Around noon Pong and Max took us to a restaurant along the Lopburi River. Lucky for us, the menus consisted mostly of pictures of dishes so that it wasn’t so critical that we be able to read Thai or understand the English translations of the dish names (if you don’t know what it means, ”tom yam kai” doesn’t make any more sense than the Thai characters for it). Nonetheless, we let Pong order for all of us. We had tom-yam soup with shrimp (tom-YUM!), roasted prawns (the biggest I think I’ve ever seen…complete with head, legs, long skinny pincer arms and eyestalks), some sort of green leafy vegetable with mushrooms in a light brown sauce, and some fish cake-like things. It was all very tasty, even if I have no idea what most of it was.

While we ate, we watched the boats on the river. Mostly they were ‘long-tail’ boats (long, narrow, wooden boats with a car engine mounted toward the back and a long straight drive shaft extending into the water to drive the propeller) but also some dinner-cruise type tourist boats and multi-part barges loaded with sand headed to the city.

When the barge first started past the restaurant, we wondered how it was going to negotiate the turn without hitting the bank on the far side of the turn. Then the back of the barge came into sight and we figured it out. The barges had tugboats at both ends. The front tug would pull the barge chain downstream and the back tug would come into play when the barge needed to negotiate a turn. It would pull upstream on the caboose end to keep it from slamming into the outside bank of the turn. It works. As twisty as the river is, that back tug is kept very busy!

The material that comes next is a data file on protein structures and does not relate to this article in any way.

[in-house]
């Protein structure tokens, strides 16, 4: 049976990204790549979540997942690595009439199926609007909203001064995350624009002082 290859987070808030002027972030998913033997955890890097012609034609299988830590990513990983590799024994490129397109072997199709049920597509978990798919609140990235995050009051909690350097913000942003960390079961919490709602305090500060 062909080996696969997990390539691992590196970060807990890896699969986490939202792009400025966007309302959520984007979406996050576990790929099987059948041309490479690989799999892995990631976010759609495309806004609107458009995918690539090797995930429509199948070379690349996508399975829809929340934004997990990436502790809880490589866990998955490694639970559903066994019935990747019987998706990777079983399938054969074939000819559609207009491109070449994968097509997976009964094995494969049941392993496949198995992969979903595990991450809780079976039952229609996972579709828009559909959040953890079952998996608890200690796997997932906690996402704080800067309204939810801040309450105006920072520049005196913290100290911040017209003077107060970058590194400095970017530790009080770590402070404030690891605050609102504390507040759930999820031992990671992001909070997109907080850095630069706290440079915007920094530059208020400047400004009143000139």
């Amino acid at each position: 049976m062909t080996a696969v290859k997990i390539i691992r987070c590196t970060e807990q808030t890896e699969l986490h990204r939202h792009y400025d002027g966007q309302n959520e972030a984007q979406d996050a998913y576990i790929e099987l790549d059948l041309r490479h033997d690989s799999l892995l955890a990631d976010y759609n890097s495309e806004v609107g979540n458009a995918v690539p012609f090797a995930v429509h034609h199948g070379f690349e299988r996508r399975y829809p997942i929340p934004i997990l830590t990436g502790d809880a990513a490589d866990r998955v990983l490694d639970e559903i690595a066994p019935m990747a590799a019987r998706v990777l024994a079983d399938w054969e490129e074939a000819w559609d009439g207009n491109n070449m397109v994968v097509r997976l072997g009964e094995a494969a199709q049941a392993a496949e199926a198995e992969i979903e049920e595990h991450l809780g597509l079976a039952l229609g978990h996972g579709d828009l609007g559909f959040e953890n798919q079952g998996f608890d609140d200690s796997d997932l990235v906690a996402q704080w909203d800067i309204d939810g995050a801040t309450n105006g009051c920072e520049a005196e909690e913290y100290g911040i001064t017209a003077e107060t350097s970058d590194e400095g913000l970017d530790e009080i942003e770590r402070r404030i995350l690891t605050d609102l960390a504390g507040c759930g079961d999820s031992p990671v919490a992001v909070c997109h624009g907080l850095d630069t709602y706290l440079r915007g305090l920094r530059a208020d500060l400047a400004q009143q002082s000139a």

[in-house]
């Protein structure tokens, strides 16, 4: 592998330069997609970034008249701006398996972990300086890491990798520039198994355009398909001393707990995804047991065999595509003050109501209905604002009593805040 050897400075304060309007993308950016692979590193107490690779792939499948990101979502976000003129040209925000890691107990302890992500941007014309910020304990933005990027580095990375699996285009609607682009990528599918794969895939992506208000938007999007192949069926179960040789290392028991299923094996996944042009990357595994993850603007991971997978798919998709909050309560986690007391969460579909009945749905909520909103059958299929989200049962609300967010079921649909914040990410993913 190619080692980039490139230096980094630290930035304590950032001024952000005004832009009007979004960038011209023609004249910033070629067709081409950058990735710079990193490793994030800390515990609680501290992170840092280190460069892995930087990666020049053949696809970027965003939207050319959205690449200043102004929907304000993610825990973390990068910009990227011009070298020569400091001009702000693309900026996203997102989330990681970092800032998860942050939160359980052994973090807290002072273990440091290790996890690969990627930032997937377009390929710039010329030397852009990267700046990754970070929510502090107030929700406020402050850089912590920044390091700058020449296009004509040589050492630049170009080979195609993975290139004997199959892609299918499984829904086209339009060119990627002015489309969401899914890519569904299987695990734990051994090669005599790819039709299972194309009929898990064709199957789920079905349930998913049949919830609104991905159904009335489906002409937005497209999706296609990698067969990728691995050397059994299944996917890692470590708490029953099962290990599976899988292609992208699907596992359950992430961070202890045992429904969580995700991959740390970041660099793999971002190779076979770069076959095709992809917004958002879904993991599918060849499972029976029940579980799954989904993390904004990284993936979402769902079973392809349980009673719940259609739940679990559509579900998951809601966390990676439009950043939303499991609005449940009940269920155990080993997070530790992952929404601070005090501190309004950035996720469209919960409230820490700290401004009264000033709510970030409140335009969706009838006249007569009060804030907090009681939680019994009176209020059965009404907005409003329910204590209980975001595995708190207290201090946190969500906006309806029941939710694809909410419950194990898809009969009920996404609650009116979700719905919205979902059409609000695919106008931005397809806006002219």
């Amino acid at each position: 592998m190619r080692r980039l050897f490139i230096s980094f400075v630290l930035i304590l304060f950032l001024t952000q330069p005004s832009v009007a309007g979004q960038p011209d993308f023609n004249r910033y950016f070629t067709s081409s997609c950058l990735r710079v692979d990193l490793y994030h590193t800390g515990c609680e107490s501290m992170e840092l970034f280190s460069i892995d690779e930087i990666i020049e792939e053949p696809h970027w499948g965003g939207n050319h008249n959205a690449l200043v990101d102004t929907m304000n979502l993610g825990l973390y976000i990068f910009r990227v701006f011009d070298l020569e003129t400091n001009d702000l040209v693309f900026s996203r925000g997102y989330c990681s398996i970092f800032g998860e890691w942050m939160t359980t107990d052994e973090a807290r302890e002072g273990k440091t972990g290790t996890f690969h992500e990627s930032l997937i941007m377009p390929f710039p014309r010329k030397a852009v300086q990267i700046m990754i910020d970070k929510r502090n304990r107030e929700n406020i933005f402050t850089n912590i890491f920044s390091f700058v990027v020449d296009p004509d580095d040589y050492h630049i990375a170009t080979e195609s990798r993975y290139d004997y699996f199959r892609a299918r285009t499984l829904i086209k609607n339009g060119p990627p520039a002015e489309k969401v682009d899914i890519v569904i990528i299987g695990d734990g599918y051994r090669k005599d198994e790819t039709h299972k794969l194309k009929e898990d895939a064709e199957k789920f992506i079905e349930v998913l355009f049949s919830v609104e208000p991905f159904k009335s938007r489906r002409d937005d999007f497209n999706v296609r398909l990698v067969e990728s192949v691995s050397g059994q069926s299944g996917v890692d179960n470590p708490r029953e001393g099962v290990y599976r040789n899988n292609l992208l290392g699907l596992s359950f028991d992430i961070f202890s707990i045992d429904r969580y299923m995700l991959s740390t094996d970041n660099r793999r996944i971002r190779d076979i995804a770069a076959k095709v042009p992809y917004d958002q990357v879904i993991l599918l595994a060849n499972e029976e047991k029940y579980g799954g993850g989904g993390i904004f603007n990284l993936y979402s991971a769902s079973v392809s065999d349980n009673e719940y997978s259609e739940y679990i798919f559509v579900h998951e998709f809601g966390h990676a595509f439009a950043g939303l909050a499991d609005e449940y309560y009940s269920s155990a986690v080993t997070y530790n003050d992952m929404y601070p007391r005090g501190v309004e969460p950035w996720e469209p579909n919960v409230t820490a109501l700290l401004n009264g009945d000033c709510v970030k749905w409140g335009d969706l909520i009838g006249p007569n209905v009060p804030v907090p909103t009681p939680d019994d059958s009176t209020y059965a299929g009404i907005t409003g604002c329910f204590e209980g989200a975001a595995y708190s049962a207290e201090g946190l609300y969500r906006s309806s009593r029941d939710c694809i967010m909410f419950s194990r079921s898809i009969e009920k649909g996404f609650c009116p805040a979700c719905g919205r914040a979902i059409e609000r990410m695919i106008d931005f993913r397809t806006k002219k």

After lunch, we headed back to Bangkok and dropped stuff off at the hotel before heading to the weekend market at Chatuchak by subway.

The Chatuchak market is like the local farmers market only on atomic steroids. It’s in a park that covers 190 rais (35 acres) and the more than 8,000 vendor booths are packed in under a huge roof or spilling out into outdoor aisles. This is where a lot of the locals shop, in addition to tourists, so it has everything you could possibly want from staple home items like toilet paper or detergent to exotic (and endangered) animals (alive or dead for the pot or pets).

At times, it was very claustrophobic inside…the chaos, the press of people, the heat, the lack of air moving, not being able to see much past the next booth. I’m not claustrophobic to begin with but there were moments...

Philip was looking for silk for his wife. Dave was looking for whatever. I ended up with a couple of pillowcases (200 Baht), a placemats/chopsticks set (200 Baht), a scarf (100 Baht) and some incense (100 Baht).